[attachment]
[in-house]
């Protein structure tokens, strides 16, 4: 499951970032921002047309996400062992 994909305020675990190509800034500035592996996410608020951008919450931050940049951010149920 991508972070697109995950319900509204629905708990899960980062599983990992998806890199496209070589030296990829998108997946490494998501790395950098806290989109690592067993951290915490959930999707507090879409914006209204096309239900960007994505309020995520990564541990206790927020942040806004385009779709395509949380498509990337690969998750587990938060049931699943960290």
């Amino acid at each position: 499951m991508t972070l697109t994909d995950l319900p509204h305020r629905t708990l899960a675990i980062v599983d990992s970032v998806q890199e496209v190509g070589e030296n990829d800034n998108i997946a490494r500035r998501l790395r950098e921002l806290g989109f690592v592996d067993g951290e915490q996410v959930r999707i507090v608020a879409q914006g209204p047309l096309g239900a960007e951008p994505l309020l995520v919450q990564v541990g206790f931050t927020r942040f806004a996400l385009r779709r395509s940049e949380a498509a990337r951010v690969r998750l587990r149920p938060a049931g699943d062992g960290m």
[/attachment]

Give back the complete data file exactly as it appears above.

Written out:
[in-house]
């Protein structure tokens, strides 16, 4: 499951970032921002047309996400062992 994909305020675990190509800034500035592996996410608020951008919450931050940049951010149920 991508972070697109995950319900509204629905708990899960980062599983990992998806890199496209070589030296990829998108997946490494998501790395950098806290989109690592067993951290915490959930999707507090879409914006209204096309239900960007994505309020995520990564541990206790927020942040806004385009779709395509949380498509990337690969998750587990938060049931699943960290």
């Amino acid at each position: 499951m991508t972070l697109t994909d995950l319900p509204h305020r629905t708990l899960a675990i980062v599983d990992s970032v998806q890199e496209v190509g070589e030296n990829d800034n998108i997946a490494r500035r998501l790395r950098e921002l806290g989109f690592v592996d067993g951290e915490q996410v959930r999707i507090v608020a879409q914006g209204p047309l096309g239900a960007e951008p994505l309020l995520v919450q990564v541990g206790f931050t927020r942040f806004a996400l385009r779709r395509s940049e949380a498509a990337r951010v690969r998750l587990r149920p938060a049931g699943d062992g960290m």